Increased attention to Indonesian links with religious

institutions in the Middle East, particularly Saudi

Arabia, and to the salafi movement, the propagation

of a puritanical form of Islam often identified with

Saudi funding, is a by-product of the "war on terror".

In discussions on Indonesian Islam, there are often

suggestions that salafism is an alien phenomenon, is

growing by leaps and bounds; and is dangerous,

because it promotes violence. All three assumptions

are misleading.

The majority of Indonesian salafis are religious but

not political activists. Indeed, the strictest of them

eschew any form of political allegiance or organisation

altogether because it suggests -- or can lead to --

divisions within the ummat, the Muslim community.

To most Indonesian salafis, an organisation like

Jemaah Islamiyah (JI), the group responsible for the

Bali bombings of October 2002, and almost certainly

the Australian embassy bombing of September 2004,

is anathema not just in terms of ideology and tactics

but also because its organisational structure and

clandestine nature run counter to the idea of a single

community. Salafis do not recognise any form of

leadership or hierarchy other than the commander of

the faithful (amir ul-mukminin). They reject the

notion of oath-taking to a leader that is central to

membership of organisations like JI or its progenitor,

Darul Islam.1

If there is any tendency toward violence on the part of

the religious activists, it is "rooted in [the] ambition to

1 See ICG Asia Briefing, Al-Qaeda in Southeast Asia, the

Case of the Ngruki Network, 8 August 2002, corrected on 10

January 2003.

dictate, control and correct individual behaviour, and

takes the form of occasional punitive actions against

individuals or groups regarded as 'bad Muslims'".2

Most Indonesian salafis would not even go that far.

That said, things become complicated when some --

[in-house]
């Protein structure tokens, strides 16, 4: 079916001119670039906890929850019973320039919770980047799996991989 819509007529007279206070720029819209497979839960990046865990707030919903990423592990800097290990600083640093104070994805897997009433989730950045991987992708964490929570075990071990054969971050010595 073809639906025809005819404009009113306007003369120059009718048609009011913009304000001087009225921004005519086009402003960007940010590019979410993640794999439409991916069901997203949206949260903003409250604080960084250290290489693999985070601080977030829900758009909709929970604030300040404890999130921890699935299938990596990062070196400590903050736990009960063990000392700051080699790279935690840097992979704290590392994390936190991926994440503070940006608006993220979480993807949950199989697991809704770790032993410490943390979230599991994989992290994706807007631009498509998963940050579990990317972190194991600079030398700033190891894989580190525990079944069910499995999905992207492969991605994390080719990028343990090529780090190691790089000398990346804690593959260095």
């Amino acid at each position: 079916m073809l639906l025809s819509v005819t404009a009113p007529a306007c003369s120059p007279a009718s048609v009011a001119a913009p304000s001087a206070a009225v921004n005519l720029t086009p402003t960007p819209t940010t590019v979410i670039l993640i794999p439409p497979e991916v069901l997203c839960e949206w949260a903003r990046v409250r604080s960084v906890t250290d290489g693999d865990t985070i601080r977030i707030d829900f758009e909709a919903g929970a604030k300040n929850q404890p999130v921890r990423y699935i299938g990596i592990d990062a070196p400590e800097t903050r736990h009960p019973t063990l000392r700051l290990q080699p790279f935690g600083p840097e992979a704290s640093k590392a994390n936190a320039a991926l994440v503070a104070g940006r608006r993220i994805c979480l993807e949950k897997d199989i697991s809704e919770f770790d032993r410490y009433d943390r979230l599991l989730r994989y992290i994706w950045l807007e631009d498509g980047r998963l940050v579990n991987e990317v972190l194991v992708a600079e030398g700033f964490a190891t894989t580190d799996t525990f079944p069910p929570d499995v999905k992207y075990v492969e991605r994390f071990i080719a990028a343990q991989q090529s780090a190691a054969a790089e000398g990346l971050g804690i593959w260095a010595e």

but by no means all -- of those involved in bombings

in Indonesia also claim to be salafis, indeed to uphold

a purer form of the faith than their non-violent

brethren. (Aly Gufron alias Mukhlas, a JI ideologue

and Bali bomber, is in this category.) A key difference

between the two groups is over their understanding of

jihad and the circumstances in which it is justified. In

Indonesia, as internationally, the salafi jihadis, as they

are sometimes called, are the extreme fringe of the

salafi movement, determined to attack Western targets

in retaliation for perceived aggression by the West, or

what Indonesians more frequently term a "Christian-

Zionist conspiracy", against Muslims around the

world. This more radical wing of the international

salafi movement emerged as a product of the war

against the Soviet occupation of Afghanistan, and it is

no coincidence that the top JI leaders are Afghan

veterans. The jihadis, however, are not representative

of the salafi movement more broadly.

Though funding from Saudi organisations and

individual Saudi donors has financed much of the

institutional framework of salafism since the early

1980s, the movement has strong historical precedents

in Indonesia. It is a widespread myth that Indonesian

Islam has always been moderate, pluralist, and tinged

with elements of indigenous culture. That myth ignores

the fact that a puritanical element has been consistently

present, as in all religious traditions.

2 ICG Middle East Briefing, Islamism in North Africa I: The

Legacies of History, 20 April 2004.

Indonesia Backgrounder: Why Salafism and Terrorism Mostly Don't Mix

ICG Asia Report N°83, 13 September 2004 Page 2

Salafism, therefore, should not be seen as the

ideological basis of terrorism. Before examining

why the two are so often conflated, however, it is

important to understand what salafism is.

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